We just finished a round of #ELLchat_BkClub where we studied that book.  Search the hashtags #Ellchat_BkClub and #MotivatingELLs together on Twitter to see lots of insight from folks reviewing Dr. Escalante’s work.

It was fun to hear about how Natalia lifts mentor sentences from the text but actually changes those to meet the language levels of her students and to create more relevant sentences.


How important is that feeling of competence as we look to keeping our students engaged?  Research shows that it is VERY important and Natalia suggests that we build competence through scaffolding.  When we scaffold for ELs, it helps them to see that the assignment are feasible.

Natalia’s blog posts are a FANTASTIC place to see what scaffolding can look like. Be sure to check them out.  She also mentions work by Don and Jenny Kilgallon as she explains how she would support students to construct and deconstruct sentences.


I agree with Natalia that students need to have fun while working on a task!  We talked about how students enjoy working collaboratively and Natalia shred that she has educators work collaboratively in her trainings so that the teachers can experience how supportive this is for our English Learners.

Tangible Take-Away

I loved the strategy that Natalia shared toward the end of the show.  She credited the book The WRITING Revolution, by Judith C. Hochman & Natalie Wexler.

Be sure to listen so you get her explanation of the “Because,…but,…so,…” technique.

I’m not doing it justice, but basically, you:

  1. Give students a complete sentence. such as   “Teenagers should not be allowed to get married.” This sentence, by the way, is one she uses for a Romeo and Juliet unit and it drives many opinions.  It is relevant to the life of a high school student!
  2. Ask students to expand on the sentence, add to it,  with common conjunctions such as  Because, But & So.
    • Teenagers should not be allowed to get married because…
    • Teenagers should not be allowed to get married but…
    • Teenagers should not be allowed to get married so…

You’ll hear Natalia explain that this can be set up in stations and students could move around with a partner constructing these sentences.

Now she has her students constructing complex sentences using this framework.  She can point out the structure of the sentences and this format can be used again later in the year.

At the end of our conversation, Stephen Hurley asked us if it would be appropriate for English learners to write in their native language.  Natalia and I both responded with a strong YES for the pre-writing and rough draft stage of a piece of writing.  We want to draw on our students’ entire linguistic repertoire to help them express their thoughts.  But Natalia brought up a good point that we may need to work in the target language as we help them develop skills with English syntax.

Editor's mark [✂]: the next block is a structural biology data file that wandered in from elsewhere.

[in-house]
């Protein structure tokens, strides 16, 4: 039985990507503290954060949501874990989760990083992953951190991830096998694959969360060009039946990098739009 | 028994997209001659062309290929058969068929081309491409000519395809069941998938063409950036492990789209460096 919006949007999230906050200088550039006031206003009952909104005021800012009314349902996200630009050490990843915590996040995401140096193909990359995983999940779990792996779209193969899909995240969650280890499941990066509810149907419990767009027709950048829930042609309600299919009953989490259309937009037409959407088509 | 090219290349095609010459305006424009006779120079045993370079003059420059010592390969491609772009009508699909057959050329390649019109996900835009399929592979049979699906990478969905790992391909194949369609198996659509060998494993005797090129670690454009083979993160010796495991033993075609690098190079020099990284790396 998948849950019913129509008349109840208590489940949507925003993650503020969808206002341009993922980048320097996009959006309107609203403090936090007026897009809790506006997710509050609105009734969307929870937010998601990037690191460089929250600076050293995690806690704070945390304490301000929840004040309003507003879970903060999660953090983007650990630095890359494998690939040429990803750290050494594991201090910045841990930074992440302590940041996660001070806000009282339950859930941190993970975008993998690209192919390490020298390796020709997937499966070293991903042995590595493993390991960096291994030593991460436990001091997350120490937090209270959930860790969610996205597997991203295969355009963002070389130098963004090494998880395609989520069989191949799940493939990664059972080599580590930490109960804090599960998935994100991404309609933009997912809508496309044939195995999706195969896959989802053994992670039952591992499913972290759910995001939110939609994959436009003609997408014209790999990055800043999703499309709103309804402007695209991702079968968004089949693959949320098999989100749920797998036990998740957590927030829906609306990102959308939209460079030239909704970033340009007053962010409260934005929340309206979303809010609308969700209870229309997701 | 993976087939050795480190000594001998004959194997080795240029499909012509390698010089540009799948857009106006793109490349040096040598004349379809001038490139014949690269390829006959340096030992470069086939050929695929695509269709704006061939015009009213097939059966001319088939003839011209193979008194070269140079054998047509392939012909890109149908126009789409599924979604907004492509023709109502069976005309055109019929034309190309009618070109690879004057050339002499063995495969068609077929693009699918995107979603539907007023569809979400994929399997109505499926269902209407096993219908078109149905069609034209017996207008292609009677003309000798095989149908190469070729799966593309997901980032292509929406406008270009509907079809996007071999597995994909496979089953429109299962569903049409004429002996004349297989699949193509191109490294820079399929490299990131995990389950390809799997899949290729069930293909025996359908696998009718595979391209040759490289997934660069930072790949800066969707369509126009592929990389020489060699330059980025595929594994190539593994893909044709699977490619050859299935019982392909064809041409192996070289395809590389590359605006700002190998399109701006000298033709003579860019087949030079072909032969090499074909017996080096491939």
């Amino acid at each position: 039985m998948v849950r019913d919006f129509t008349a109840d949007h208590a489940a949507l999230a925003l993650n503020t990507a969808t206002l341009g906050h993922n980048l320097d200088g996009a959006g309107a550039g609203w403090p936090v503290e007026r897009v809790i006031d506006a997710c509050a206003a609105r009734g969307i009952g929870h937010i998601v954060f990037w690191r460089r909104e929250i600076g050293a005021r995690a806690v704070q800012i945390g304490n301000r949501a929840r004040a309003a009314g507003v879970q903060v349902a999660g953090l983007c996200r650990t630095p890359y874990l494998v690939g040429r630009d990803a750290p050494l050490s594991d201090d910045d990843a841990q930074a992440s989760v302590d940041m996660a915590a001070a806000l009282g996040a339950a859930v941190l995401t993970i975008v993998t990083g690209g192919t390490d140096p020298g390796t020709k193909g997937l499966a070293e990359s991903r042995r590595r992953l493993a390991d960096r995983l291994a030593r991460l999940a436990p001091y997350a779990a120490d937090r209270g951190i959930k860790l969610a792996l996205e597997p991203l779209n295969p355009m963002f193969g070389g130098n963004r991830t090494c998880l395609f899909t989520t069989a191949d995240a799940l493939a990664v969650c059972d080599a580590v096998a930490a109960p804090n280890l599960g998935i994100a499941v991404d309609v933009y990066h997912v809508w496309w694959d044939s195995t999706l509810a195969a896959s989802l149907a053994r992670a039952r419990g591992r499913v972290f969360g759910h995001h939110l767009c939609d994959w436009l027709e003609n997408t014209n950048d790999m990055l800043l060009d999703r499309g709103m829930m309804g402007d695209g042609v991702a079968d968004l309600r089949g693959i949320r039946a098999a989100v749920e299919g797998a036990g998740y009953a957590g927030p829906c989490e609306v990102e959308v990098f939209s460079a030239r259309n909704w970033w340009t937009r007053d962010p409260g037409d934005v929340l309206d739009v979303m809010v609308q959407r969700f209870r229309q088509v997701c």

Right now, Natalia has writing and language acquisition workshops scheduled for the fall.  But be sure to check the Upcoming Events page to see what else she adds this summer.

And don’t forget that our webinar page has some free webinars from Natalia like this one:

I hope you enjoyed this time learning from Natalia.  I appreciate all that she shares and I appreciate YOU for stopping by this post.

Please reach out and let me know your thoughts about writing with ELs.  We are all so much better when we share.

Take good care!


BAP090 Dr. Ilene Winokur on Creating a Sense of Belonging – LIVE Show

What a treat to record a live show with Dr. Ilene Winokur!

I have followed Ilene for years and so I was thrilled to have her share about how we can be more culturally responsive for our diverse students.  Dr. Winokur shares the importance of belonging and how we can support students to develop their sense of belonging. You can listen to this show right here:
Listen to “BAP 090 Dr. Ilene Winokur on Creating a Sense of Belonging” on Spreaker.

In this show, Ilene shares that how critical it is to help students feel that they belong.  Creating a welcoming, safe space is the most important thing to consider when we support culturally and linguistically diverse learners.

I encourage you to explore Dr. Winokur’s website here.

Dr. Winokur has lived in Kuwait for 35 years and recently retired as the Director of the Foundation Program Unit (Math and English) at Gulf University for Science and Technology (GUST).

Her experience includes teaching and administration in PreK-5 and Pre-College. Her professional interests are leadership in practice, refugee education, and continuing professional development (CPD).

I get so much learning from following Dr. Winokur’s blog:

In this show, Ilene talks about how she still spends significant time working with refugees.  Her interest in refugee education stems from her own experience with being a refugee during the 1990 Gulf War and also her participation on the leadership team of the ISTE Global Collaboration Network.

A few of the many take-aways for me include:

  • Embrace students!  Embrace them, their families, and their cultures.
  • Important to feel trust and a safe environment.
  • Create relationships by listening to their stories and sharing our stories.   Ilene recommends that we focus first on relationships with the students and with their families.

Ilene mentions that she recorded a podcast episode with Tan Huynh – she recounts a great anecdote about a student using her native language in Tan’s class.  I recommend that show!

Ilene has some words about things to keep in mind as educators in the United States begin to take more refugees.

  • Resilience is not a given.  However, many refugees appreciate education and where it can take them in the future.